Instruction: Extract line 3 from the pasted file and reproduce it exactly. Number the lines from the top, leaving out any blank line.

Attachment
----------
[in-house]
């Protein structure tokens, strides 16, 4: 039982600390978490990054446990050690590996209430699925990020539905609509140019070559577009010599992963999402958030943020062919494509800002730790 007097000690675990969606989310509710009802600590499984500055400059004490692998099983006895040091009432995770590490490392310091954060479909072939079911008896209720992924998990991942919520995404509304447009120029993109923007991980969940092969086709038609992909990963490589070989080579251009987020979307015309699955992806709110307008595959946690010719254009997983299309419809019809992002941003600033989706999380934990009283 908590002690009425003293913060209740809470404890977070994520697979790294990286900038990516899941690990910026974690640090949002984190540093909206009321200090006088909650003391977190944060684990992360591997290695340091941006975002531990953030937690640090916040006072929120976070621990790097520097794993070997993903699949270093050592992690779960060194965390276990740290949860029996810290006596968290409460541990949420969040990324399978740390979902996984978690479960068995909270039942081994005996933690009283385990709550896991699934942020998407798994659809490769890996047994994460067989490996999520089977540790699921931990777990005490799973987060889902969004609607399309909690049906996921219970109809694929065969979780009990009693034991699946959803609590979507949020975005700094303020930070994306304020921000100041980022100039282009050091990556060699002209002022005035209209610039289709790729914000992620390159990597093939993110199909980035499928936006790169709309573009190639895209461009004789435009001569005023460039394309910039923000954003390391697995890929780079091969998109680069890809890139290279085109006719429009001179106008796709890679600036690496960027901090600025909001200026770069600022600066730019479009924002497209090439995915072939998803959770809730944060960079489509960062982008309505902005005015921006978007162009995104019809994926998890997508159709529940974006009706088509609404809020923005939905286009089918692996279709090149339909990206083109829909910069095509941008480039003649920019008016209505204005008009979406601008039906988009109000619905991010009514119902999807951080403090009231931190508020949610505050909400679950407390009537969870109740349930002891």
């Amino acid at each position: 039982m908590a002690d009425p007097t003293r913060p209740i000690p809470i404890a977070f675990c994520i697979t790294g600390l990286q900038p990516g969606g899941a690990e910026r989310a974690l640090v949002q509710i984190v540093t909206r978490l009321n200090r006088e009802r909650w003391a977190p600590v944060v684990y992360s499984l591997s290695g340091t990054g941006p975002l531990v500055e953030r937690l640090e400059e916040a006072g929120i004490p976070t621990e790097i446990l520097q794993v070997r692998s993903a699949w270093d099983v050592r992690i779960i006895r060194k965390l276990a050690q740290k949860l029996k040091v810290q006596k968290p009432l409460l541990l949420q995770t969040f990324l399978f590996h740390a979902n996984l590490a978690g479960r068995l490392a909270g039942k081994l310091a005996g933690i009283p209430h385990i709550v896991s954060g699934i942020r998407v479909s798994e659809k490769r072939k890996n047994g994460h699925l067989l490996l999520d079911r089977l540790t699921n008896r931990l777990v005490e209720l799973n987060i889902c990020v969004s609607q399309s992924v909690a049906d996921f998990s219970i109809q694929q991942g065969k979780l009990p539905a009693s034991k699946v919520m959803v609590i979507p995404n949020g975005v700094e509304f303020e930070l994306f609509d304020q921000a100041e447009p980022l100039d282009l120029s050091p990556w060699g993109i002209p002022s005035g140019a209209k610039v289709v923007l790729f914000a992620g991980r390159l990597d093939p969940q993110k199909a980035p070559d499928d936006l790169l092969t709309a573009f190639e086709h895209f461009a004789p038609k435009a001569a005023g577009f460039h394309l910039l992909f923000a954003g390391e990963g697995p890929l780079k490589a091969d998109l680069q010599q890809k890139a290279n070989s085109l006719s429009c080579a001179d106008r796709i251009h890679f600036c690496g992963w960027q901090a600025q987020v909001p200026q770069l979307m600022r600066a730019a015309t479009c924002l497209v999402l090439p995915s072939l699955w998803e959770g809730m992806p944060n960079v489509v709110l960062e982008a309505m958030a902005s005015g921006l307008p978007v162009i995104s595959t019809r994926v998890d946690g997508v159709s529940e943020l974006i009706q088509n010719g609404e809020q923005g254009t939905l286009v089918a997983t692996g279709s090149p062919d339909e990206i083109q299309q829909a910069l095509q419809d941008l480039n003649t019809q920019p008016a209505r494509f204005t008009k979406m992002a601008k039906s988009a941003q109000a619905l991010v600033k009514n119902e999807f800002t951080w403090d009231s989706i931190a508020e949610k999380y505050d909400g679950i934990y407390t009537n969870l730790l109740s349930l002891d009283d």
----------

């Amino acid at each position: 039982m908590a002690d009425p007097t003293r913060p209740i000690p809470i404890a977070f675990c994520i697979t790294g600390l990286q900038p990516g969606g899941a690990e910026r989310a974690l640090v949002q509710i984190v540093t909206r978490l009321n200090r006088e009802r909650w003391a977190p600590v944060v684990y992360s499984l591997s290695g340091t990054g941006p975002l531990v500055e953030r937690l640090e400059e916040a006072g929120i004490p976070t621990e790097i446990l520097q794993v070997r692998s993903a699949w270093d099983v050592r992690i779960i006895r060194k965390l276990a050690q740290k949860l029996k040091v810290q006596k968290p009432l409460l541990l949420q995770t969040f990324l399978f590996h740390a979902n996984l590490a978690g479960r068995l490392a909270g039942k081994l310091a005996g933690i009283p209430h385990i709550v896991s954060g699934i942020r998407v479909s798994e659809k490769r072939k890996n047994g994460h699925l067989l490996l999520d079911r089977l540790t699921n008896r931990l777990v005490e209720l799973n987060i889902c990020v969004s609607q399309s992924v909690a049906d996921f998990s219970i109809q694929q991942g065969k979780l009990p539905a009693s034991k699946v919520m959803v609590i979507p995404n949020g975005v700094e509304f303020e930070l994306f609509d304020q921000a100041e447009p980022l100039d282009l120029s050091p990556w060699g993109i002209p002022s005035g140019a209209k610039v289709v923007l790729f914000a992620g991980r390159l990597d093939p969940q993110k199909a980035p070559d499928d936006l790169l092969t709309a573009f190639e086709h895209f461009a004789p038609k435009a001569a005023g577009f460039h394309l910039l992909f923000a954003g390391e990963g697995p890929l780079k490589a091969d998109l680069q010599q890809k890139a290279n070989s085109l006719s429009c080579a001179d106008r796709i251009h890679f600036c690496g992963w960027q901090a600025q987020v909001p200026q770069l979307m600022r600066a730019a015309t479009c924002l497209v999402l090439p995915s072939l699955w998803e959770g809730m992806p944060n960079v489509v709110l960062e982008a309505m958030a902005s005015g921006l307008p978007v162009i995104s595959t019809r994926v998890d946690g997508v159709s529940e943020l974006i009706q088509n010719g609404e809020q923005g254009t939905l286009v089918a997983t692996g279709s090149p062919d339909e990206i083109q299309q829909a910069l095509q419809d941008l480039n003649t019809q920019p008016a209505r494509f204005t008009k979406m992002a601008k039906s988009a941003q109000a619905l991010v600033k009514n119902e999807f800002t951080w403090d009231s989706i931190a508020e949610k999380y505050d909400g679950i934990y407390t009537n969870l730790l109740s349930l002891d009283d």